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Create closer GP ties for NMS success, sector says

It would be 'madness' not to recommission the service after the evaluation's positive findings, says Robbie Turner, Community Pharmacy West Yorkshire chief executive

The positive findings of Nottingham University's evaluation of the new medicines service proves the scheme's value, pharmacists have said. CPWY chief executive Robbie Turner said it would be “madness” not to permanently commission the scheme, but some contractors expressed concerns about the pressures of providing the service.

Pharmacists have welcomed the positive findings of an evaluation on the new medicine service (NMS) and called for closer collaboration with GPs to ensure its success.


The report by Nottingham University, which showed that the service "significantly" improved medicines adherence and saved the NHS money, proved that the service should be permanently commissioned, industry leaders said.


But some contractors expressed concerns about the pressure the service placed on under-staffed pharmacies and the difficulties of signing up patients.


Pharmacy Voice chief executive Rob Darracott told C+D that the evaluation was "something to be celebrated" and the service deserved investment.


Mr Darracott highlighted the report's findings that greater integration between pharmacy and the rest of primary care was needed to improve the service further. "GPs should understand what the service is - you need the right kind of dialogue between different groups," he said.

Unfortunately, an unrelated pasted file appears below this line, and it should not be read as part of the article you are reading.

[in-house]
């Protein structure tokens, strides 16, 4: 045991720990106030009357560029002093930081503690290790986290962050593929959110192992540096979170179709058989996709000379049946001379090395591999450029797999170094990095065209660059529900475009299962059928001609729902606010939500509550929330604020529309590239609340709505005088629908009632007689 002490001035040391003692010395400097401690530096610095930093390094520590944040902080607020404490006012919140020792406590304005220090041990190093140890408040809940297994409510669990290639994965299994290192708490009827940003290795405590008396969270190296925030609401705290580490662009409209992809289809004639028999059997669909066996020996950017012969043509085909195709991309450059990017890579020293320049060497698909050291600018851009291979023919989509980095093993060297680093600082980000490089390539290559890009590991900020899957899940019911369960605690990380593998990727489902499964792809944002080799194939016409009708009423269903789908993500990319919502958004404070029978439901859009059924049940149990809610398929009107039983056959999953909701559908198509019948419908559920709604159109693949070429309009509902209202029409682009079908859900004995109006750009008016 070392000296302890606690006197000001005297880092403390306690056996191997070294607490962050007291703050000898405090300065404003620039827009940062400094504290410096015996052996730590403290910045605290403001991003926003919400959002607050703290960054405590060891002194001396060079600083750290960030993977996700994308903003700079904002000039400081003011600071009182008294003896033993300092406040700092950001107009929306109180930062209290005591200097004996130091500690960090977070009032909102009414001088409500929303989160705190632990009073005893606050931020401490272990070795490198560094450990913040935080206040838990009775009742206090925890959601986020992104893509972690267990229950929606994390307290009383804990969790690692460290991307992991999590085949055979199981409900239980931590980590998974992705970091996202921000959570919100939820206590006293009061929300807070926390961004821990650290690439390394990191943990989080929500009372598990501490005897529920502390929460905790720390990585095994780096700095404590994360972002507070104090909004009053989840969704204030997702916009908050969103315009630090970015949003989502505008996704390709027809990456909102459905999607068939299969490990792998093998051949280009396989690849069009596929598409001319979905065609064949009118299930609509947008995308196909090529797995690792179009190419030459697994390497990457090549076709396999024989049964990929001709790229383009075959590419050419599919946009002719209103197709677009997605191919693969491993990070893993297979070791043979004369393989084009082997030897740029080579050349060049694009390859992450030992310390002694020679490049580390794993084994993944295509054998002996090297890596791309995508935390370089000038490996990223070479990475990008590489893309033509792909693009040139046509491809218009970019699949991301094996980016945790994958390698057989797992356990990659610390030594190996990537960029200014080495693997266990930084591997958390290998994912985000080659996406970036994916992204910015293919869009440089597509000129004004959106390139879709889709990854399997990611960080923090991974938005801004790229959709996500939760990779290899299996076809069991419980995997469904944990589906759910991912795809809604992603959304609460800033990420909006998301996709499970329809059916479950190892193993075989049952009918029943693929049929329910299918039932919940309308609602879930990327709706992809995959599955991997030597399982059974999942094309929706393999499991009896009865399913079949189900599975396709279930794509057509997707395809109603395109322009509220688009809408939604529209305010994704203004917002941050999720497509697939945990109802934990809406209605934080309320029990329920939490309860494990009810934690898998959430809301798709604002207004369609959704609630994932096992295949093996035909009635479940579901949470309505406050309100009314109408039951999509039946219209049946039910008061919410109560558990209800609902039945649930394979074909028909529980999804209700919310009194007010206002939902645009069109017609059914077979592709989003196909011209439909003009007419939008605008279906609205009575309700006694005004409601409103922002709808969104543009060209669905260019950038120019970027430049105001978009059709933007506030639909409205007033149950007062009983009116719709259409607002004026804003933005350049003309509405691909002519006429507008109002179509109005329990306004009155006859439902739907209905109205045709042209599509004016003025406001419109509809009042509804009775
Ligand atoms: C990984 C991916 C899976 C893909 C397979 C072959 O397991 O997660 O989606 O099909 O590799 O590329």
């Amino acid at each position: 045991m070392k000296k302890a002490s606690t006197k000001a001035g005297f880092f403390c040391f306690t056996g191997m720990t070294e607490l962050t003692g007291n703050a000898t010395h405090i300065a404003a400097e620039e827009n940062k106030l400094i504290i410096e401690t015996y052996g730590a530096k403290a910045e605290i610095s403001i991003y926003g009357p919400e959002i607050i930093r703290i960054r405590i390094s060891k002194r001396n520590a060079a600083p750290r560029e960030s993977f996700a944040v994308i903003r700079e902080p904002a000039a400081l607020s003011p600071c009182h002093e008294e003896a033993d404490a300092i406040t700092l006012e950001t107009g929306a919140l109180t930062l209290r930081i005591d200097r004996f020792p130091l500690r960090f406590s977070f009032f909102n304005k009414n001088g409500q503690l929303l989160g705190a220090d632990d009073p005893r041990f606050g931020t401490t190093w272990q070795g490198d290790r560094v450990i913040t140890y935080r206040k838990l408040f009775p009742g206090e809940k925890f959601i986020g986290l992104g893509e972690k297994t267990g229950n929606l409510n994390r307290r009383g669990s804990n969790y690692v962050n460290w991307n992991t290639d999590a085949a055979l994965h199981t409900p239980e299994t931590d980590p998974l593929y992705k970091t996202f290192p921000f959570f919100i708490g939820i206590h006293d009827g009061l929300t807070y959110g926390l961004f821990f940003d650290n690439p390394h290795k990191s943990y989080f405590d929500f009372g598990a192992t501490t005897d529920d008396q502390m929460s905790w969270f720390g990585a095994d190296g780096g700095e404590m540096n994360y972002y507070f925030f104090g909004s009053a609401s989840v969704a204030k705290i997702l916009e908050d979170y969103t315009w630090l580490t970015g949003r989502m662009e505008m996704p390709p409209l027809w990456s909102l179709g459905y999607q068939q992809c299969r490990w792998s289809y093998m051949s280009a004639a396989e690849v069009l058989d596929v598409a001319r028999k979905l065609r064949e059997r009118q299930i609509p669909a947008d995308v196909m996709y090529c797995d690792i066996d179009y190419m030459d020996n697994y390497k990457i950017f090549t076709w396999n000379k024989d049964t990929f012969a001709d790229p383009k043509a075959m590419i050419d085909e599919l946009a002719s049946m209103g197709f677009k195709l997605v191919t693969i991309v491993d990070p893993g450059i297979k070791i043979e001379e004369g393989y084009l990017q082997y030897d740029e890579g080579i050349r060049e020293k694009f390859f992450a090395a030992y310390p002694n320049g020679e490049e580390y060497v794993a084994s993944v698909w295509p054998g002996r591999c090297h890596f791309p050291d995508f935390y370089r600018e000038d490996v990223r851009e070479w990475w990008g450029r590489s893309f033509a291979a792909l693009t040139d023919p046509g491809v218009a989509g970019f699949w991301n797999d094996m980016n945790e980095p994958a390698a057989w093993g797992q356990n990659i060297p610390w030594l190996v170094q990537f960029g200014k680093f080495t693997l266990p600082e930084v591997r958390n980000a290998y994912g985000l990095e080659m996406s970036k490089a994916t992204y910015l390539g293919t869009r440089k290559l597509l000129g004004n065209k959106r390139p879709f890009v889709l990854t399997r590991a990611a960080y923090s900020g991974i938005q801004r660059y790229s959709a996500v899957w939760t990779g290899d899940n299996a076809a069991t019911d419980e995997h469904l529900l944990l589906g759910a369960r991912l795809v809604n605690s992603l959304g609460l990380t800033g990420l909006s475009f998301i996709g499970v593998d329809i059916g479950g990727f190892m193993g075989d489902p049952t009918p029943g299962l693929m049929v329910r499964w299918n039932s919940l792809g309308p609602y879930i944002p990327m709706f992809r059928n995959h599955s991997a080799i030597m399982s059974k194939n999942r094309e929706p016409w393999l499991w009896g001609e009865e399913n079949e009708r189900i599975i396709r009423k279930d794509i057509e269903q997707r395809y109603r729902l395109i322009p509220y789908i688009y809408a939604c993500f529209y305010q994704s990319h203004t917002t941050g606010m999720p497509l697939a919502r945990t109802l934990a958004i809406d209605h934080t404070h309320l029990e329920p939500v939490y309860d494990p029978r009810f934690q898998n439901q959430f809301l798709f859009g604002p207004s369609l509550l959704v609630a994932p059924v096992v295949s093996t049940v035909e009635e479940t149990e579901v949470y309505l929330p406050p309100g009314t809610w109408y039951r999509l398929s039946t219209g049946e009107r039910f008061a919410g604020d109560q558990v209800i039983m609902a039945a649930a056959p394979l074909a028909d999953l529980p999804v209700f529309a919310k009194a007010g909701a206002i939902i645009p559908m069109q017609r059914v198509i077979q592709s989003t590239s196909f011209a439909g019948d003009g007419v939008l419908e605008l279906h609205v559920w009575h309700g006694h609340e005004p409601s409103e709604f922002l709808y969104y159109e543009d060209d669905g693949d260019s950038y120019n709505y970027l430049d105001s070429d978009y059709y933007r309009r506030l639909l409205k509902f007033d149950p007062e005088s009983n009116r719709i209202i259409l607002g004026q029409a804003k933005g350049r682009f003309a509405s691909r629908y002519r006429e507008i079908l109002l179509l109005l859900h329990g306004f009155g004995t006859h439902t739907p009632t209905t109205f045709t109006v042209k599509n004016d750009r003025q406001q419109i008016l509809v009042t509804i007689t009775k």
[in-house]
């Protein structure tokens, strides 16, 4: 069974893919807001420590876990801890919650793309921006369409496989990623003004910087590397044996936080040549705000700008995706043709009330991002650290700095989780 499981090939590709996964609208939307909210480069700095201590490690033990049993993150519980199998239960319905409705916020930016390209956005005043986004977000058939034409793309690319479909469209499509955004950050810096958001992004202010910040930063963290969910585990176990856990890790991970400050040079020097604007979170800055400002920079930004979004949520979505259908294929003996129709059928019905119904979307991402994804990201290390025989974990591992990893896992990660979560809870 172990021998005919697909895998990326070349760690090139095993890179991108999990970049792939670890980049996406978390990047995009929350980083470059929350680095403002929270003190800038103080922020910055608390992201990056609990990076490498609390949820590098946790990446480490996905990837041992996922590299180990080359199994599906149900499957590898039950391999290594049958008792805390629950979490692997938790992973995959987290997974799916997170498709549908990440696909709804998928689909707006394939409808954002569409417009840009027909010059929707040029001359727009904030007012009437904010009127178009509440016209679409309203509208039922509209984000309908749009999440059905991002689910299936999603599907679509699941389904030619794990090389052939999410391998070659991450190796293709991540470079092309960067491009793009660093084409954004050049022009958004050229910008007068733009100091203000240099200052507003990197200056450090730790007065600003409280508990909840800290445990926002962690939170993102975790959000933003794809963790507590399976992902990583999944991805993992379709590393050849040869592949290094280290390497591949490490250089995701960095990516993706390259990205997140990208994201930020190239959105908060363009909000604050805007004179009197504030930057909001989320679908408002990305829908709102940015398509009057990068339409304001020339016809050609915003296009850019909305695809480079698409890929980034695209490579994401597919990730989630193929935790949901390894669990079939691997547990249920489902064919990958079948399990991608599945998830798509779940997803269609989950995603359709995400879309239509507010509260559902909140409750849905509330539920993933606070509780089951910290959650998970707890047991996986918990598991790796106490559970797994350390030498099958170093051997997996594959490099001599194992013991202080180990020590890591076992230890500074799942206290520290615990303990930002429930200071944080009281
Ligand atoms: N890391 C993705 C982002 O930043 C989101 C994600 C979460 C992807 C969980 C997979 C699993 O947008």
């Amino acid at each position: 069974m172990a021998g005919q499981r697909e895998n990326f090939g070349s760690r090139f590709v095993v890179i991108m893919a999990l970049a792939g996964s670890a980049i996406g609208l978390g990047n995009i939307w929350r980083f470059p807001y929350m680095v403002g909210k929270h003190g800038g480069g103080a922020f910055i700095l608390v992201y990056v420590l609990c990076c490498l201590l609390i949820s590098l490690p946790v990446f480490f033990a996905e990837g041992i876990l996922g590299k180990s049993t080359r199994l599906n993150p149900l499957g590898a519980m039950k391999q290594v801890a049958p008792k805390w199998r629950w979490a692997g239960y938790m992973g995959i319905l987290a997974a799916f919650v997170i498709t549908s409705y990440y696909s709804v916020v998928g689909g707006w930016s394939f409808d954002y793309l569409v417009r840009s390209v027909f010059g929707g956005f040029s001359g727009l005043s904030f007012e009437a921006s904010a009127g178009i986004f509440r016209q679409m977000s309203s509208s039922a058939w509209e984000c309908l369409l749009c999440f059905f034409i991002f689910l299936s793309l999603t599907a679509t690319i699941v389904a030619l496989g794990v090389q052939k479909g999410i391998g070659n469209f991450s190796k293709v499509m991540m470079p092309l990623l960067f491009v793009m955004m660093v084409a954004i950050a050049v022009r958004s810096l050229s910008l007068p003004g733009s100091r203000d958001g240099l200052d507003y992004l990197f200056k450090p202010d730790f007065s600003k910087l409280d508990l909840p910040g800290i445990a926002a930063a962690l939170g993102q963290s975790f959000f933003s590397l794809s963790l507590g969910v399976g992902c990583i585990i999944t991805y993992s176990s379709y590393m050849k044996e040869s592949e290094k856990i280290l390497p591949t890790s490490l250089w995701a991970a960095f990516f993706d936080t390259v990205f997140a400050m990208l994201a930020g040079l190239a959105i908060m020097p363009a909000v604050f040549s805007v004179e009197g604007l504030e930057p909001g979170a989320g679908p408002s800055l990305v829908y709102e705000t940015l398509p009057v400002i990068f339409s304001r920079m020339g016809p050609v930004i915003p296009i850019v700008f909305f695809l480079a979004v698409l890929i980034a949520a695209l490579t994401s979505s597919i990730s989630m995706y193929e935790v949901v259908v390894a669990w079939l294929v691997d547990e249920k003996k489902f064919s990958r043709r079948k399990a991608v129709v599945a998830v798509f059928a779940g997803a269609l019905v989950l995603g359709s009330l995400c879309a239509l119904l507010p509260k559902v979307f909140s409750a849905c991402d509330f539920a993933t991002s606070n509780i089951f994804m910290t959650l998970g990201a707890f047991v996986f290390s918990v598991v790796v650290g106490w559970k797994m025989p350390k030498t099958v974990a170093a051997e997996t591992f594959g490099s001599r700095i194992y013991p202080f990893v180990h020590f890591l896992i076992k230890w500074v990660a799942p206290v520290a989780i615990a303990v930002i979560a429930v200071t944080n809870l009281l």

Numark director of pharmacy services Mimi Lau said she was "relieved" that the long-awaited evaluation had finally been published and agreed it was important to get GPs engaged with the service.


"We have to be clear that the service complements the GPs' service, they shouldn't be seen as competing. The Department of Health needs to communicate to GPs that this is the role of pharmacy," she told C+D.


Proven value

David Branford, chair of the Royal Pharmaceutical Society's English Pharmacy Board, said the "rigorous" evaluation left him in "no doubt" that the service benefited patients.


He called for the NMS to be expanded to include patients with depression and dementia, but said access to patient records and effective IT systems were vital to make this a success.


Robbie Turner, chief executive of Community Pharmacy West Yorkshire, told C+D he was "not surprised" by the positive findings of the evaluation and said it would be "madness" not to re-commission the service.


"For this to work and get the best possible patient outcome it needs validation from all players in the NHS, especially GPs. We're seeing that in pockets [of the region] at the moment," he said.


Practical difficulties

However, some pharmacists did not agree with the evaluation's positive appraisal of the NMS and cited practical difficulties with delivering the service.